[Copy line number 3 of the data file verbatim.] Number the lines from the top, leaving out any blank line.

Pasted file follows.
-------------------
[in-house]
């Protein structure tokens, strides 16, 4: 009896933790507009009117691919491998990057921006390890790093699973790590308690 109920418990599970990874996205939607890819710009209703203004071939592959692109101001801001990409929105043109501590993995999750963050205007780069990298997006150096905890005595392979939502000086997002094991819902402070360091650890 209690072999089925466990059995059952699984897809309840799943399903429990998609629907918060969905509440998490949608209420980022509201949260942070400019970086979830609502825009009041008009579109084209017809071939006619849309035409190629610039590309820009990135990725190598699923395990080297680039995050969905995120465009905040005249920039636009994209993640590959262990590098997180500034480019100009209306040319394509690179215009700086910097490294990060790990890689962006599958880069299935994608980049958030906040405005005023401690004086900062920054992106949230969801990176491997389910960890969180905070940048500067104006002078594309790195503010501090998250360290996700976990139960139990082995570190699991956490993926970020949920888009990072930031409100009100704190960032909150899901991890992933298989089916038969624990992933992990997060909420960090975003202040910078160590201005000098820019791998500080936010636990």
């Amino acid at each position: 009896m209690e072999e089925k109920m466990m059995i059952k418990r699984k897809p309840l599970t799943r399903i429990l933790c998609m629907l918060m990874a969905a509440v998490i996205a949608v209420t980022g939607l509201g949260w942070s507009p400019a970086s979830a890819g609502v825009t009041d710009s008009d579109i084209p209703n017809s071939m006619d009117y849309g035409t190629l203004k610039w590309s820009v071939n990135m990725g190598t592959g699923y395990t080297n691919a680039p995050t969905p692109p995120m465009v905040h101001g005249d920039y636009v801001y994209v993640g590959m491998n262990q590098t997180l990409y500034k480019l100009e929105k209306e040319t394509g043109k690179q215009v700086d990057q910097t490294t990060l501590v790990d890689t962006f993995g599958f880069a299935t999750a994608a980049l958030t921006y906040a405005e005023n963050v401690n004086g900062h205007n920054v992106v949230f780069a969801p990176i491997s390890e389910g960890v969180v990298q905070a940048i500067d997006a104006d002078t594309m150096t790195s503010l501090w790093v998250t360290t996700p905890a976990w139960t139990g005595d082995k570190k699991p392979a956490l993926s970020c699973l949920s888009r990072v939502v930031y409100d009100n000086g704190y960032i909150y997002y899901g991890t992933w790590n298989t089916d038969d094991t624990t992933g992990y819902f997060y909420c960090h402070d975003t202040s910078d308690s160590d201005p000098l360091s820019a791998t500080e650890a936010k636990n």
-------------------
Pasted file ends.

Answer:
């Amino acid at each position: 009896m209690e072999e089925k109920m466990m059995i059952k418990r699984k897809p309840l599970t799943r399903i429990l933790c998609m629907l918060m990874a969905a509440v998490i996205a949608v209420t980022g939607l509201g949260w942070s507009p400019a970086s979830a890819g609502v825009t009041d710009s008009d579109i084209p209703n017809s071939m006619d009117y849309g035409t190629l203004k610039w590309s820009v071939n990135m990725g190598t592959g699923y395990t080297n691919a680039p995050t969905p692109p995120m465009v905040h101001g005249d920039y636009v801001y994209v993640g590959m491998n262990q590098t997180l990409y500034k480019l100009e929105k209306e040319t394509g043109k690179q215009v700086d990057q910097t490294t990060l501590v790990d890689t962006f993995g599958f880069a299935t999750a994608a980049l958030t921006y906040a405005e005023n963050v401690n004086g900062h205007n920054v992106v949230f780069a969801p990176i491997s390890e389910g960890v969180v990298q905070a940048i500067d997006a104006d002078t594309m150096t790195s503010l501090w790093v998250t360290t996700p905890a976990w139960t139990g005595d082995k570190k699991p392979a956490l993926s970020c699973l949920s888009r990072v939502v930031y409100d009100n000086g704190y960032i909150y997002y899901g991890t992933w790590n298989t089916d038969d094991t624990t992933g992990y819902f997060y909420c960090h402070d975003t202040s910078d308690s160590d201005p000098l360091s820019a791998t500080e650890a936010k636990n």